In other words, your fishing jobs are being sacrificed so dams that should never have been built in the first place can continue to kill millions of Snake River salmon in turbines and slack water reservoirs. Meanwhile, the juvenile and adult fish mortality caused by the Columbia and Snake River dams has been virtually ignored.
The current Administration has only made things worse. As recently as June 2004, for instance, the Bush Administration has started systematically dismantling Columbia River water spill programs and other ways to flush fish around hydropower turbines and out to sea safer and faster. Abandoning the spill strategy, which is a requirement of the current Salmon Plan, will kill an estimated 15,000 additional adult fish (some of them endangered or threatened stocks) to save about 10 cents per month per Northwest household in electricity costs.
In making its economic calculations on restoration costs, the Administration also continues the practice of charging the fish (and only the fish) for water deemed lost to power production simply by leaving it in the river. No other river water users (such as irrigators or barge transportation companies) get billed for wasted water and lost power production just because some water still has to be left in the river to satisfy those requirements. The Administrations policy is all about political power and greed, not biology or fairness or true economics. The fishing industry pays the bill for these savings through diminished catches, reduced seasons and devastated communities.
The Bush Administration has vowed never to remove Columbia River dams, however obsolete or destructive, and whatever the costs of alternatives, yet it refuses to develop or fully fund any of the alternatives. Instead the Administration is undercutting salmon protections, in the Columbia and elsewhere, in every way legally possible and changing the laws requiring salmon protections where it must in order to escape that obligation (see June 2004 FN, Speaking Truth to Power: A Look at the Administrations Abysmal Fisheries Record, available on the Web at: www.pcffa.org/fn-jun04.htm).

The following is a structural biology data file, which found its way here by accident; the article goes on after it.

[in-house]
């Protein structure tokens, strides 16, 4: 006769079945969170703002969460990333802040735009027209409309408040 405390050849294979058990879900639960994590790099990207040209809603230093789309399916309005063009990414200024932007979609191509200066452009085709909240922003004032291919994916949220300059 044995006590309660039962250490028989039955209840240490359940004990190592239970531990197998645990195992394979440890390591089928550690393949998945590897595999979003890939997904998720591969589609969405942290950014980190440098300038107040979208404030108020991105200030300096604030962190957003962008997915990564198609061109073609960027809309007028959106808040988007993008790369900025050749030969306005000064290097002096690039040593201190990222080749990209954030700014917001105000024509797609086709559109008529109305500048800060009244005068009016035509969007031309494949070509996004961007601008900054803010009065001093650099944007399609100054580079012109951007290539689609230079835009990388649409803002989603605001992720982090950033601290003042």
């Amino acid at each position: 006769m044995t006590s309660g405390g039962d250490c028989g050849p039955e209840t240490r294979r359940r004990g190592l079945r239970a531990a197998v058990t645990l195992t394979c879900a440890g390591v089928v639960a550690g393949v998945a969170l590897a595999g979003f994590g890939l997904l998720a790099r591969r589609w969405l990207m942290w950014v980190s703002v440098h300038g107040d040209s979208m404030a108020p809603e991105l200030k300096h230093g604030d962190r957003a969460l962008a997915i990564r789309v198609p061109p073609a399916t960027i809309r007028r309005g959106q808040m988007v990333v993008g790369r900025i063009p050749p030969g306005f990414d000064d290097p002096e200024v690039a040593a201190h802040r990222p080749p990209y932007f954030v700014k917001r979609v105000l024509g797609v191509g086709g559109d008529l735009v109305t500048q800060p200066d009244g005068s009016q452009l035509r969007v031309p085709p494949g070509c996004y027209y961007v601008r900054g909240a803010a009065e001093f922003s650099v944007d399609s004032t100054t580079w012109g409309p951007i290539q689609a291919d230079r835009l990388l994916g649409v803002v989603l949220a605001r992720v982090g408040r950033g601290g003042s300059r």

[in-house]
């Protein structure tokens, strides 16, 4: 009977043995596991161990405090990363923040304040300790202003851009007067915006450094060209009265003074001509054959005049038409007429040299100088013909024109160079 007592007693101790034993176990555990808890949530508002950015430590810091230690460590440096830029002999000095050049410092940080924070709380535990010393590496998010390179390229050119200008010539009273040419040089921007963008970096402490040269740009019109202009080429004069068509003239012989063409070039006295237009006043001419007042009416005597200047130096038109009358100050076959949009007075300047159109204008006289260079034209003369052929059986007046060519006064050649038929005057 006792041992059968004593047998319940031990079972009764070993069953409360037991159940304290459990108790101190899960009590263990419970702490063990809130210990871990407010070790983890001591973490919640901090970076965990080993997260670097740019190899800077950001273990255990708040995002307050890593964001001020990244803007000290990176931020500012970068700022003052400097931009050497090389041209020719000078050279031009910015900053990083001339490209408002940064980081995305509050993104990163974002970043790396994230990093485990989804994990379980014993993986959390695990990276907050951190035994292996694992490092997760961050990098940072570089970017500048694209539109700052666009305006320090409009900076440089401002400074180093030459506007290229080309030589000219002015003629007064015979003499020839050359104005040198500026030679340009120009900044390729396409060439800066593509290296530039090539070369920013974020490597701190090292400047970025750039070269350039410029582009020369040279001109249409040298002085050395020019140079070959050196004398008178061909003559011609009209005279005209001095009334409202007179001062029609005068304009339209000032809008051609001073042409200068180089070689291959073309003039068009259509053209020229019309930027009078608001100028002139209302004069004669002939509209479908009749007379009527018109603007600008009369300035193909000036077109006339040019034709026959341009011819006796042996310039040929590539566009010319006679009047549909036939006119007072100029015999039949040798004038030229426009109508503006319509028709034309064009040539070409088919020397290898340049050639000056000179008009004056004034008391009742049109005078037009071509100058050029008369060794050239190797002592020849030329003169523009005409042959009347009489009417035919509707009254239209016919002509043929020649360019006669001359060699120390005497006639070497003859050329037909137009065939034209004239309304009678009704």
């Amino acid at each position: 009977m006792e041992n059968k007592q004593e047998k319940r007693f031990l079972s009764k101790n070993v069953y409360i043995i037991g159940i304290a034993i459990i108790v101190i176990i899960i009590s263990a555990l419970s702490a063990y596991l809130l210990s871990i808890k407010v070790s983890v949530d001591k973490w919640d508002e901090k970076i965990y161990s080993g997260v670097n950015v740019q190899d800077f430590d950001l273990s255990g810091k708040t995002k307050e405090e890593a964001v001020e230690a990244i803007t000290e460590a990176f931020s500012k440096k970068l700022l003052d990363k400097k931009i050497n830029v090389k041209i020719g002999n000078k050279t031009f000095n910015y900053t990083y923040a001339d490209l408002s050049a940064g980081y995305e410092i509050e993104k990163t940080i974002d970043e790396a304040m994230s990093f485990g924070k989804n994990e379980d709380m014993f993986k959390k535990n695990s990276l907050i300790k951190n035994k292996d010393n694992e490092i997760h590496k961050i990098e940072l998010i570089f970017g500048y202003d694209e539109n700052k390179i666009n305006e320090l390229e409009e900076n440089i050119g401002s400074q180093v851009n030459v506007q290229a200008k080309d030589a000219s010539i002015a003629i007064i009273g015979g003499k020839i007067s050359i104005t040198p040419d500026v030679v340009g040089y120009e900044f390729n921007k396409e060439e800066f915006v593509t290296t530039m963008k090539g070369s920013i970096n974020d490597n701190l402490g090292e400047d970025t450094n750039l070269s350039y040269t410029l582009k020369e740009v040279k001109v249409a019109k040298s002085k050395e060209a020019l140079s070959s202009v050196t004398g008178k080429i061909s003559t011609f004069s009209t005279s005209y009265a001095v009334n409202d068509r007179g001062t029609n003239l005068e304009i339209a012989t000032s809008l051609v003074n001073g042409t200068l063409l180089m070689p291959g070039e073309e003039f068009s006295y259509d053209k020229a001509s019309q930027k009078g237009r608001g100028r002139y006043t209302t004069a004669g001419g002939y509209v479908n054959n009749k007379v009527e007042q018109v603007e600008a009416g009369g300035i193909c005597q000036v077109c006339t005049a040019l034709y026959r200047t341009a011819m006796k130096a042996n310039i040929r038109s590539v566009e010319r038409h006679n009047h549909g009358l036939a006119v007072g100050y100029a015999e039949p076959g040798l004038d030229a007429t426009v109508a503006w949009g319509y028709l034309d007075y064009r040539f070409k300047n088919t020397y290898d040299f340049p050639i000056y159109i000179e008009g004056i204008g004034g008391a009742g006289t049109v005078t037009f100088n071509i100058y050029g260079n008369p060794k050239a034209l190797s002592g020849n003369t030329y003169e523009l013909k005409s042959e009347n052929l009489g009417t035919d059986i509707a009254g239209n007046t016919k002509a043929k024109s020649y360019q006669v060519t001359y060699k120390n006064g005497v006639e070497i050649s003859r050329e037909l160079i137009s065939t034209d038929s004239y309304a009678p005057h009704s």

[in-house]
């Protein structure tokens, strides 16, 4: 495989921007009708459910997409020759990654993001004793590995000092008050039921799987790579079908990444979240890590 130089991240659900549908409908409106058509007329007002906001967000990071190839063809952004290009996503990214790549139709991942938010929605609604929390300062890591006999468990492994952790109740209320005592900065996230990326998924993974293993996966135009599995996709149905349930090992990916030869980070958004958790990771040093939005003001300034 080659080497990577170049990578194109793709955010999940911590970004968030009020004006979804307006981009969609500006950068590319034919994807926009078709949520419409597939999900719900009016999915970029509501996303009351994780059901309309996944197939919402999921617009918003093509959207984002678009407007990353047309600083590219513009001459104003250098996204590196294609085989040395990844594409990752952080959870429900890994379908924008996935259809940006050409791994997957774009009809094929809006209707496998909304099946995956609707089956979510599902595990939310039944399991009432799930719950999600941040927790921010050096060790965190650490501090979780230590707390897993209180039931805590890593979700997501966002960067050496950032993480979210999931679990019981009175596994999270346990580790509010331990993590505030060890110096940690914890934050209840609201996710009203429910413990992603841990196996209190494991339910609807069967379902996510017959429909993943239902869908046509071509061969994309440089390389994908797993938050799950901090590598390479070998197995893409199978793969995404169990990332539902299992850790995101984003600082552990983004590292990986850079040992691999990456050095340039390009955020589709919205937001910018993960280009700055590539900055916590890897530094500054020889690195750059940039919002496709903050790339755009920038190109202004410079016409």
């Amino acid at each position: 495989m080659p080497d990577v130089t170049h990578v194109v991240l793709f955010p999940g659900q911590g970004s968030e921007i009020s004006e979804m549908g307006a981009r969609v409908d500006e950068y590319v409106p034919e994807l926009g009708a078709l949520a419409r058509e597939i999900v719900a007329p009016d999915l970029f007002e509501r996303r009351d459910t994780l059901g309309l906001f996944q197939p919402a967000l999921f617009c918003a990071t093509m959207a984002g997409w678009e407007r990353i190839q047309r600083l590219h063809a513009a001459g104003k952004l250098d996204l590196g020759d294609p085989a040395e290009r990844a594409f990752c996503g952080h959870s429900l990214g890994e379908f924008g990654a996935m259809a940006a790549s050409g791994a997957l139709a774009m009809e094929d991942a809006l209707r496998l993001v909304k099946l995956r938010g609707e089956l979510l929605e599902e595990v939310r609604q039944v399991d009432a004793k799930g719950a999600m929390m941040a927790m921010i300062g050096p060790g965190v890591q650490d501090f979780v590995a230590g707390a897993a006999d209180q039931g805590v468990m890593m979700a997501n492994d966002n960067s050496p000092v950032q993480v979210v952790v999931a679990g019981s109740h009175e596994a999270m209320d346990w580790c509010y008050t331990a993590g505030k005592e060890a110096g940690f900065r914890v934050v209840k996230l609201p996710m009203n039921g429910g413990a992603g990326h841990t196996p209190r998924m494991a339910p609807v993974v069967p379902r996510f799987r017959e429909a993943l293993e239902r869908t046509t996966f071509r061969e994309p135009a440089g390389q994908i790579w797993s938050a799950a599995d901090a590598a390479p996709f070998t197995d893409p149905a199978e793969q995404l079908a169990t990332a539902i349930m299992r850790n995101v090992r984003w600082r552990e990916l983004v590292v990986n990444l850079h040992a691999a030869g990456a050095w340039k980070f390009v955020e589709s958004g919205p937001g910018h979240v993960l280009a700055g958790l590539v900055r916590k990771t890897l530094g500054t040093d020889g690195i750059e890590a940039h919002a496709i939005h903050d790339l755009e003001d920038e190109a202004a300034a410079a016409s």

ISSUING A NEW SALMON PLAN UNDER COURT ORDER
The federal governments Columbia and Snake River Salmon Plan was so bad, in fact, that last May 2003 it was tossed out by a Federal District Court Judge as arbitrary and capricious. This lawsuit was brought and supported by many of our commercial fishing organizations, who have helped lead the charge for salmon-based reforms in the federal hydropower system.
In other words, the federal agencies (particularly NMFS) are now under Court Order to rewrite the plan so that it passes both biological and legal muster. This process gives us a golden opportunity to convince the Administration, through public pressure and good science, to craft an effective Columbia River Salmon Plan that really leads to recovery, and which makes a meaningful difference to our industry and the future of salmon-dependent fishing communities.
There are also an increasing number of members of Congress, from both political parties, who see the need for a stronger Columbia River salmon recovery plan as well as some serious rethinking of the Administrations current (and now legally invalid) plan. As an example, 107 members of the House of Representatives are currently co-sponsoring the bi-partisan Salmon Planning Act (H.R. 1097) to help chart out long-term Columbia and Snake River salmon solutions.
The Salmon Planning Act (SPA) can significantly inform ongoing discussions about restoring important salmon stocks in the Columbia Basin. The Act does not require the removal of any dam, but would generate reliable information about the economic, engineering, and energy implications surrounding any necessary future decommissioning or partial removal of the four lower Snake River dams (a step that many scientists say may ultimately become necessary if salmon are to survive). The Act also would provide preliminary authorization to the Army Corps of Engineers to remove these dams if federal agencies all agree that such an action is necessary. The Act would also chart out ways to protect the interests of the agricultural communities in the upper Snake Basin, and to replace barge transportation systems on the river with other comparable means of shipping products to markets. These are all reasonable steps to take in order to plan for future contingencies as well as to gather the information necessary to make truly informed decisions about salmon restoration options in the Snake River.